Innovation Systems: Theory and Practice (10 credits)
This course provides an introduction to the theory of innovation ecosystems, using a range of case examples from the bioeconomy, and explores how they are evolving from a systemic perspective. The course also provides students with the necessary knowledge, skills and undersanding to critque and apply methods of foresight and scenario analysis.
Innovation in Sustainable Food Systems (20 credits)
Ensuring food supplies in a sustainable and equitable manner in the face of climate change driven events is one of the key challenges facing societies in the 21st Century. While often posed as a production led innovation challenge, at least as important are the societal contexts, including changing patterns of consumption. This course considers sustainable food systems and food security from a wide range of perspectives, examining farming as a social practice, as commercial food production, as a contribution and challenge to environmental policy and as an integral part of sustainable and healthy consumption. Innovation is examined in both its scientific and social aspects.
Biobusiness (20 credits)
This course provides students with a comprehensive overview of and the ability to assess how innovation in the life sciences is changing production methods, industrial structures, market dynamics and strategic decision making.
Through the course we investigate, through recent and relevant case studies and examples, the systemic character of discoveries in the life sciences, developments in medical and information technology, advances in areas such as agro-bio, bio-fuels and bio-materials, and how these changes are reshaping the bioeconomy in critical fields such as healthcare, agriculture and ‘green economy’. Emphasis is placed on the analysis of specific contemporary matters such as structural change in pharmaceutical drug R&D, the emergence of new methods of knowledge and technology translation in the medical arena, and the variety of ways in which risk capital supports bio-related innovation.
The MSc program offers students various opportunities to visit and undertake work with industry partners through field trips and the work based dissertation.
Students who aim to leave the masters degree with practical entrepreneurial skills are encouraged to apply for the Edinburgh Enterprise Award Scheme. This scheme which is highly complementary and runs parallel to the MSc BIG programme, helps students to identify relevant skills and foster reflective practice. It is run by the Edinburgh Careers Service and Launch.ed.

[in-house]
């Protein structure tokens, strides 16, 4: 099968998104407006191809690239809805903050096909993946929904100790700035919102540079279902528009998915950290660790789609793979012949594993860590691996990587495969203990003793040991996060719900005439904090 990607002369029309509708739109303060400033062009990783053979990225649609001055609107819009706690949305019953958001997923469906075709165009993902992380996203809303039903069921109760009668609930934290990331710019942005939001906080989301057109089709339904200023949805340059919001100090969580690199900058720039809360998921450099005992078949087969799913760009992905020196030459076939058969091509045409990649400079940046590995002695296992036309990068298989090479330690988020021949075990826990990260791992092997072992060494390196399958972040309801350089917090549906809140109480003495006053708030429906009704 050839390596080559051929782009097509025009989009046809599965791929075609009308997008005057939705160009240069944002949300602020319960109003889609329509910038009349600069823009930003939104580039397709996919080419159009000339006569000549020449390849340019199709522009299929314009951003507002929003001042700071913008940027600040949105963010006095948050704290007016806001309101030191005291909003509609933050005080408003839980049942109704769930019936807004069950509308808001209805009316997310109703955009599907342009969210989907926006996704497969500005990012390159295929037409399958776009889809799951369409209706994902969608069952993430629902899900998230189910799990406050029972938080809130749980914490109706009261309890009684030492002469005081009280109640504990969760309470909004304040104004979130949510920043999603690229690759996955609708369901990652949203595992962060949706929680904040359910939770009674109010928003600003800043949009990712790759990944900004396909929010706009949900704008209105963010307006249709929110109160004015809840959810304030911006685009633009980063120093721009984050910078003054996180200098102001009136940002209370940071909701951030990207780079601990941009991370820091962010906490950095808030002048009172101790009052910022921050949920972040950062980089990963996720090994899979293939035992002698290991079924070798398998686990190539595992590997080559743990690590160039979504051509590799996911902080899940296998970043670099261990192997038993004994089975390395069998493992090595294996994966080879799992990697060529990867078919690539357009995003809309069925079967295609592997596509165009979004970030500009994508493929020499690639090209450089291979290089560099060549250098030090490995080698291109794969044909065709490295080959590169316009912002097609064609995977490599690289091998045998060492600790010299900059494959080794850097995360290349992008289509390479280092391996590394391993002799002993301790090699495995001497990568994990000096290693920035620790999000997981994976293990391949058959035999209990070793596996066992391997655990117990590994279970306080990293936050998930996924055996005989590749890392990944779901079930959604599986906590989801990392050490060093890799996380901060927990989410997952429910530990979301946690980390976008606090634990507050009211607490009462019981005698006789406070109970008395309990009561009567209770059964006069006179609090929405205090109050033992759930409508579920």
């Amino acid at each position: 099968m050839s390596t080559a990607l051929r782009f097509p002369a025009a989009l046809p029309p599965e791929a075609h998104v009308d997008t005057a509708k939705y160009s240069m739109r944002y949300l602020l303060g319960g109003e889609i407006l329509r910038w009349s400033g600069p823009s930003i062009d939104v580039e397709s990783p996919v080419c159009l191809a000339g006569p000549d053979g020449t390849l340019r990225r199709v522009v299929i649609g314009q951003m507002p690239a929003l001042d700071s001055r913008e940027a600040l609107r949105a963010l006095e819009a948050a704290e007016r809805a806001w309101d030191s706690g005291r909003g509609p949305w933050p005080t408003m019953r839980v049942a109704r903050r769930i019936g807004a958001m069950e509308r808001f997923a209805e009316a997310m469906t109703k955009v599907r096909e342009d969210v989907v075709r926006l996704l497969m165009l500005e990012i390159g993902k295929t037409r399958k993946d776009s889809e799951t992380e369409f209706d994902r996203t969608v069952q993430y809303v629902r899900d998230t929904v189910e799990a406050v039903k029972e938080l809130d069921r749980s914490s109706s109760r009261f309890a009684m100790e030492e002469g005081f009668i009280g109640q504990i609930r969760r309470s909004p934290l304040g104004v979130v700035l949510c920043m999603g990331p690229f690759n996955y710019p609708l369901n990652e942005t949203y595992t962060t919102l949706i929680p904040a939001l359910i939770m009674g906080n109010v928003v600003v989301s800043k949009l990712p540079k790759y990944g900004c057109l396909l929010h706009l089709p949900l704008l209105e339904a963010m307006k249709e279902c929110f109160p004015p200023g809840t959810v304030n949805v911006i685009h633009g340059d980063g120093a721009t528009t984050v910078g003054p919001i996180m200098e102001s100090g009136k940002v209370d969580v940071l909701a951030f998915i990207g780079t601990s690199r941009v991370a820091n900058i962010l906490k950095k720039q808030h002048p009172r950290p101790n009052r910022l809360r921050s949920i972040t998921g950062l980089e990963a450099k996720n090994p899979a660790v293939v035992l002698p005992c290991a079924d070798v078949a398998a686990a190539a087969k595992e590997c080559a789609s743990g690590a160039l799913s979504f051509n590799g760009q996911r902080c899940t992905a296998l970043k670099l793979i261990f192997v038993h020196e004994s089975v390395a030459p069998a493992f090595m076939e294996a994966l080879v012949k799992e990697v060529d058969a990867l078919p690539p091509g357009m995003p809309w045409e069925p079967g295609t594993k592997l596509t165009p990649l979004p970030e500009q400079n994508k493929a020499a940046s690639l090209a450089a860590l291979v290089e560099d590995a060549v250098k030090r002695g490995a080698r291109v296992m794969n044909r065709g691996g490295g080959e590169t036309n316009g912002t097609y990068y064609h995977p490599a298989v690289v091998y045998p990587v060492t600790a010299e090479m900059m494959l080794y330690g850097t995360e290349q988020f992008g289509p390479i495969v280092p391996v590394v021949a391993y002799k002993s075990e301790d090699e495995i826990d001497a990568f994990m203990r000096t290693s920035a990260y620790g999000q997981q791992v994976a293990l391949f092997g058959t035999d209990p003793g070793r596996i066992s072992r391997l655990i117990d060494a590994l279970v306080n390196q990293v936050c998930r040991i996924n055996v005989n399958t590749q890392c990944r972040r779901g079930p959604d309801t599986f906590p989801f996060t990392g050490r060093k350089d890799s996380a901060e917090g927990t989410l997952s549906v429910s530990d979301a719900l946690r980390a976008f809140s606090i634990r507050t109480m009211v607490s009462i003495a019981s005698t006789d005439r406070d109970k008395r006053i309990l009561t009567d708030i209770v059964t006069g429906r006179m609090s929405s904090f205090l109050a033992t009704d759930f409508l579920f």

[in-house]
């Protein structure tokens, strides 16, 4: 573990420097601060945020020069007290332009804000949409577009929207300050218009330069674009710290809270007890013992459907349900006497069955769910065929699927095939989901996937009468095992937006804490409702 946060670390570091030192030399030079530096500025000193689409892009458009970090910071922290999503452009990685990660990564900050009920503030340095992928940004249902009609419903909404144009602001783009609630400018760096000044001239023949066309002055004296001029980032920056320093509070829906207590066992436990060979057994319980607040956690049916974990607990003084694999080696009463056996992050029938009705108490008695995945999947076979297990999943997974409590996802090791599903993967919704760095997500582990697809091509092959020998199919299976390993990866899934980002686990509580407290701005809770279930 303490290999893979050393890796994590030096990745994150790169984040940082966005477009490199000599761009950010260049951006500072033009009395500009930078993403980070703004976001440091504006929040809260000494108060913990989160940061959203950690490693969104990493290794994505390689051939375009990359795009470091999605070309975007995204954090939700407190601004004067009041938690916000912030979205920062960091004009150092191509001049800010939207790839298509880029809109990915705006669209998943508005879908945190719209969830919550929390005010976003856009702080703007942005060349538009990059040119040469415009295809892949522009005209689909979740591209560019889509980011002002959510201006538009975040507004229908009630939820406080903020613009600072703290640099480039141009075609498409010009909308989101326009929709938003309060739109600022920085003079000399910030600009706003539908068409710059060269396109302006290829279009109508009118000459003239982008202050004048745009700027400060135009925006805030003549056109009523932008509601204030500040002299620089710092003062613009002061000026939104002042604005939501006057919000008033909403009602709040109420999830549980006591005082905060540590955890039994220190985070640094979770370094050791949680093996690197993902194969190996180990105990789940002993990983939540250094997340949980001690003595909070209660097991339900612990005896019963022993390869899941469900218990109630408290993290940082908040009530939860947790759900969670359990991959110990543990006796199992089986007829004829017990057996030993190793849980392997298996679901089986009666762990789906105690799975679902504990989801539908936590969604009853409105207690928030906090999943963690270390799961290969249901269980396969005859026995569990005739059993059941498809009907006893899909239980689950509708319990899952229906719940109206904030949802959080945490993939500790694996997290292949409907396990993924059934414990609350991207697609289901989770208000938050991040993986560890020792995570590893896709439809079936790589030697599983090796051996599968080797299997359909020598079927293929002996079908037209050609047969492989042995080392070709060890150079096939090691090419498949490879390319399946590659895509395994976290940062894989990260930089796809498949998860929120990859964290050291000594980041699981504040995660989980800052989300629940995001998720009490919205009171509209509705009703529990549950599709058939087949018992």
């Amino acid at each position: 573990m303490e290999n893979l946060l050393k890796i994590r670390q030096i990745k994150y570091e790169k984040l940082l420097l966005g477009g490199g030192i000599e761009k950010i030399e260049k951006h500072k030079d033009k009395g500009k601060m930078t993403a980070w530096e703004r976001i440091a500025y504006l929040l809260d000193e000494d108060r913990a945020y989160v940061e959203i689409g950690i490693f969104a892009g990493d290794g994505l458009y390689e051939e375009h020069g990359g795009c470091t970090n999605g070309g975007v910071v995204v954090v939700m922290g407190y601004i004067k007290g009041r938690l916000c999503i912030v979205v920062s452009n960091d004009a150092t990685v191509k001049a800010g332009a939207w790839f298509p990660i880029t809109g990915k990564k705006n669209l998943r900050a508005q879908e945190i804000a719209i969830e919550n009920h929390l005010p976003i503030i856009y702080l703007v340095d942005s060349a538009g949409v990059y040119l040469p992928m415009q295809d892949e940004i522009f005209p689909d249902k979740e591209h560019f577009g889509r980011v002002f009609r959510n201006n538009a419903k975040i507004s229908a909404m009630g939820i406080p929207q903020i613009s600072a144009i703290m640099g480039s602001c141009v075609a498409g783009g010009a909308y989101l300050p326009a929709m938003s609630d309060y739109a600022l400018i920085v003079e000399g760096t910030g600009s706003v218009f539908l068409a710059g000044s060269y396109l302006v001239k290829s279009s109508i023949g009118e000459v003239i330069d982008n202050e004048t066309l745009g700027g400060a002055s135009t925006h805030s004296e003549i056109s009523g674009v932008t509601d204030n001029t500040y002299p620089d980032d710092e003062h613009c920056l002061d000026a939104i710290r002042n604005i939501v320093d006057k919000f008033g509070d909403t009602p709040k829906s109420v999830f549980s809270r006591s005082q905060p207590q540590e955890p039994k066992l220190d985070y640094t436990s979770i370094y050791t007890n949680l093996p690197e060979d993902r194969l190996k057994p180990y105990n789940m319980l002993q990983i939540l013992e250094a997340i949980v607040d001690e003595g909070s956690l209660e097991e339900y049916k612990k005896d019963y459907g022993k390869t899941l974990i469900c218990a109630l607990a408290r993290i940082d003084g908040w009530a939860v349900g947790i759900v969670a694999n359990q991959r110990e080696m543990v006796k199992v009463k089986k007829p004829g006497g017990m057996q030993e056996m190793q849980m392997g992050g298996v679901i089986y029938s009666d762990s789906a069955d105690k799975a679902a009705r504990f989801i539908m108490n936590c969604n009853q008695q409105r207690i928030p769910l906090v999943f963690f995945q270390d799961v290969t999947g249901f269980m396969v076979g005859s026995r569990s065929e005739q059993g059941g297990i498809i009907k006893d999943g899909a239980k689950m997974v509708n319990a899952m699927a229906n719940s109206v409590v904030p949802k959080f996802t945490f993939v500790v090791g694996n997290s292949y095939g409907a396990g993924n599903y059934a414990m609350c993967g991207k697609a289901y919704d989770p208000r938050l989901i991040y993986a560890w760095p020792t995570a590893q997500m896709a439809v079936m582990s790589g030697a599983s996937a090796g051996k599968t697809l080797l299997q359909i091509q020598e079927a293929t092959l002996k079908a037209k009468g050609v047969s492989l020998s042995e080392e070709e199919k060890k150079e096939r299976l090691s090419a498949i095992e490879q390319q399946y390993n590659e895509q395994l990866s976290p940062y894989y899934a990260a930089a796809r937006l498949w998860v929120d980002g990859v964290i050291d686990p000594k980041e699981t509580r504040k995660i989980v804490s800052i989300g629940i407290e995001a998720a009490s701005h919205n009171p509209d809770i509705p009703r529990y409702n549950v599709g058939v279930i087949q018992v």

- Career opportunities
Basic scientific knowledge is no longer sufficient for building a successful career in the growing bioeconomy. There is a high demand for trained professionals in this area, and this degree is an opportunity to impress prospective employers in the public, private and not-for-profit sectors with expertise in life science innovation.
You may also choose to continue your studies and pursue an academic career in this rapidly growing field.
The transferable skills you gain in areas such as communication and research will give you an edge in the employment market, whatever your eventual career.
- How to apply
Award Title Duration Study mode MSc 1 Year Full-time Tuition fees MSc 2 Years Part-time Tuition fees
- Additional information
This course is affiliated with the Innogen Institute - it's renowned for world-leading research with global impact on the social and economic aspects of the life sciences and emerging technologies.
Innogen focuses on innovation arising from life science research and technological development, how research and technologies are regulated and governed, and how technological and social innovation interact.
Innogen is engaged in projects with over 40 institutions across 30 countries, and its research has influenced decision makers in industry, government and public bodies in the UK, EU and internationally.
The School of Social and Political Science sits within the College of Arts, Humanities and Social Sciences. All enquiries and applications relating to undergraduate admissions to the School are handled by our College. Please contact:
CAHSS Undergraduate Admissions
University of Edinburgh
57 George Square
Edinburgh, EH8 9JX